France farms more oysters than anywhere else in the world. Most of these are Pacifics, though the native European Flat still shows up in Brittany. France also goes to greater lengths than anywhere else in the world to coddle some of its oysters, which can be finished in special salt ponds where each gets a designated amount of water, or may even have special algae added to turn their gills green (and flavor fruity).
No country in the world can offer a more complete oyster experience than France. Is it because French oysters always taste better than, for instance, American, British, Irish or Canadian oysters? No. The difference is that you're getting a French oyster in France, which means that it is served up along with a boatload of Savoir Vivre, backed by lots of cultivation savoir-faire and national pride, all in a setting of immense cultural wealth. Regardless of how good or bad the service might be, no doubt ever exists in the mind of the French person serving you that you should feel privileged to be served the finest oysters in the world.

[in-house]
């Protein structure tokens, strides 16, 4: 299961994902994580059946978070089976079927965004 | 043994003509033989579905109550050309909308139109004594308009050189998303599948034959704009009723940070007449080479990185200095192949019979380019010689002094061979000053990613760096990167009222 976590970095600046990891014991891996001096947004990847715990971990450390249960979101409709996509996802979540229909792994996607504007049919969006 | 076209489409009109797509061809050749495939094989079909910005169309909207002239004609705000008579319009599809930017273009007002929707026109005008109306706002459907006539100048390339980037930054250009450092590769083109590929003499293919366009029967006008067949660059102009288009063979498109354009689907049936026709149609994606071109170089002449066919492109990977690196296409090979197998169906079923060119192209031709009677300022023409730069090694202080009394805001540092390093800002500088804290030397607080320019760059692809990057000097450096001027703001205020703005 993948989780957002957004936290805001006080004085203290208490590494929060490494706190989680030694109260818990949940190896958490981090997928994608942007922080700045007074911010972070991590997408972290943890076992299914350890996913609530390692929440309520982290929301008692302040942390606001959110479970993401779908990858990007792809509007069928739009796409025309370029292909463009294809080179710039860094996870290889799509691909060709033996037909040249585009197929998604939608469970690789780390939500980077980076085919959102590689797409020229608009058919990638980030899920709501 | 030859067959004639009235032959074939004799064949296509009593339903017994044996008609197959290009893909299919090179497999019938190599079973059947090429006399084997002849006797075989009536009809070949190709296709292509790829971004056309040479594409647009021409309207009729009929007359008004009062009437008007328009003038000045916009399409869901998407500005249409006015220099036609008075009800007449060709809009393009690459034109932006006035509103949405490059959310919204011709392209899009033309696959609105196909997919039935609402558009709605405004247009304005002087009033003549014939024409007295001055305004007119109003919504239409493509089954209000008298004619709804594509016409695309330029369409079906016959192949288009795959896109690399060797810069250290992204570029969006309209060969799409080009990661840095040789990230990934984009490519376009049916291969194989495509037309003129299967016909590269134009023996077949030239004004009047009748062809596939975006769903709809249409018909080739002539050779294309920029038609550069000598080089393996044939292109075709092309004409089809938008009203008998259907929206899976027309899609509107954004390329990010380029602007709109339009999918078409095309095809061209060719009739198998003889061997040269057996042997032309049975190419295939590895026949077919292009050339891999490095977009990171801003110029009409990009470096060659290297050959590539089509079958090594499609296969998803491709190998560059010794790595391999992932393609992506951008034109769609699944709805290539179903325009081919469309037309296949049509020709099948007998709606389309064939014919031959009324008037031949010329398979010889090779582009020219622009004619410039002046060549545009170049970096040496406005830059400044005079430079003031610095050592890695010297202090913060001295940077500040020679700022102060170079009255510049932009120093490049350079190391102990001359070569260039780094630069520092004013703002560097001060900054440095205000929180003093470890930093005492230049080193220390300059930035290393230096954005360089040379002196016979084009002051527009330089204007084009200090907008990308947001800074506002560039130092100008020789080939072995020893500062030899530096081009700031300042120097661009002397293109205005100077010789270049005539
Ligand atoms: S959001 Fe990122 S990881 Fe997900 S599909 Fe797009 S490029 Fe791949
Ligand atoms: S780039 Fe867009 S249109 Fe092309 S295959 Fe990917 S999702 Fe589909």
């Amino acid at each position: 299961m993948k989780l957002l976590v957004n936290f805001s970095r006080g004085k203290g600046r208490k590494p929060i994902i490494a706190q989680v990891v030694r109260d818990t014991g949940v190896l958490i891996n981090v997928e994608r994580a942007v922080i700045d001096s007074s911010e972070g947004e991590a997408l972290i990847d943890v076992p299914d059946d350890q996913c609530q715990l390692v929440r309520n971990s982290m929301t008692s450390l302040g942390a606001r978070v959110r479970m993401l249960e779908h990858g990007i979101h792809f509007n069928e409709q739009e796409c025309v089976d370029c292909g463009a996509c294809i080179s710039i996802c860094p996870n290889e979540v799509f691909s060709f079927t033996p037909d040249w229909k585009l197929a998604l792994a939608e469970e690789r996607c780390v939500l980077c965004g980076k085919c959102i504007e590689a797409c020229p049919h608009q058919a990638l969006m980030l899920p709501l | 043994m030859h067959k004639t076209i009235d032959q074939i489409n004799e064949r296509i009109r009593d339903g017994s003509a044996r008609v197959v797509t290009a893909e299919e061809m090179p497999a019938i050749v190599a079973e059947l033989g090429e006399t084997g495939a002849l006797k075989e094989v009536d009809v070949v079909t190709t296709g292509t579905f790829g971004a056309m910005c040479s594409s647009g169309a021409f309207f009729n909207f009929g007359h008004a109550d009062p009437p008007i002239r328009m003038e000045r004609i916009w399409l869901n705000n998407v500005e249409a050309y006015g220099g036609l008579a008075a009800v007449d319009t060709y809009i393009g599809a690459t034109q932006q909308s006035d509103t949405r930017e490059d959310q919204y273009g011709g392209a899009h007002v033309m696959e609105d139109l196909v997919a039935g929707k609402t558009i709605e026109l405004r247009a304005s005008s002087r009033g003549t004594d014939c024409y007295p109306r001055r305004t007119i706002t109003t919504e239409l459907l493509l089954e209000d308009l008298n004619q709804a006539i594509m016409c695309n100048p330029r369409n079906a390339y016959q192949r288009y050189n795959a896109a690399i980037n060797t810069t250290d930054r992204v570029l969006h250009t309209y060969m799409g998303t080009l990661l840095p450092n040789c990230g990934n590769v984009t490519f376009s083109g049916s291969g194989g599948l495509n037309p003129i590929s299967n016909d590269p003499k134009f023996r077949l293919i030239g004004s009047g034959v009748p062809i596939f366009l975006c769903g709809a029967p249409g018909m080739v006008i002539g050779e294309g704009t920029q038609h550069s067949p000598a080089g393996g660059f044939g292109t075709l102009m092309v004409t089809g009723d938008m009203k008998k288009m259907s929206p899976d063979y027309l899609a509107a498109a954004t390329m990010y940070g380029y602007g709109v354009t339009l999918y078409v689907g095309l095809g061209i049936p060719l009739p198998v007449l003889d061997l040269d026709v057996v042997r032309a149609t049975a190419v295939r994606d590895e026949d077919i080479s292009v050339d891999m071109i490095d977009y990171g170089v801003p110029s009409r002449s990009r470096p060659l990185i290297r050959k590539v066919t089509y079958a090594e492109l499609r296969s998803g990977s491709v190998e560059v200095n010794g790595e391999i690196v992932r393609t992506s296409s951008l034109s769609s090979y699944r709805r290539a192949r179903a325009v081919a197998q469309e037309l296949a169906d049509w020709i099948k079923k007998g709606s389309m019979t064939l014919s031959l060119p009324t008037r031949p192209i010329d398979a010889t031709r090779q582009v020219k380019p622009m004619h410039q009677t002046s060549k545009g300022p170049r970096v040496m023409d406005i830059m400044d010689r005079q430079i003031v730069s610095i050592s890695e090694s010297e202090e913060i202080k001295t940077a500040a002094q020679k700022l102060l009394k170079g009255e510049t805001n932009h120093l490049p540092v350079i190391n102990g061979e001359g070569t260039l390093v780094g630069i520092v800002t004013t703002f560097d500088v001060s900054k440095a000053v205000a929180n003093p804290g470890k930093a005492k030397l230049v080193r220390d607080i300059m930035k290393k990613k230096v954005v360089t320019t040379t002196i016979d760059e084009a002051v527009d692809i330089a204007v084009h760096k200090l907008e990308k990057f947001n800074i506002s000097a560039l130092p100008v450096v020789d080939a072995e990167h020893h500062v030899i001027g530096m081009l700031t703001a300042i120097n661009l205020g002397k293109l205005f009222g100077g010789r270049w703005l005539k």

For true oyster lovers, there’s really nothing better than tucking into a dozen on the half-shell at a seaside bistro, where you can look out and see the sparkling waters the shellfish were plucked from just hours before. From North to South there are seven distinct growing regions: Normandy, North-Brittany, South-Brittany, West-Central, Marennes-Oléron, Arcachon, and the Mediterranean. Although some of these areas are far more famous than others, they all produce excellent oysters.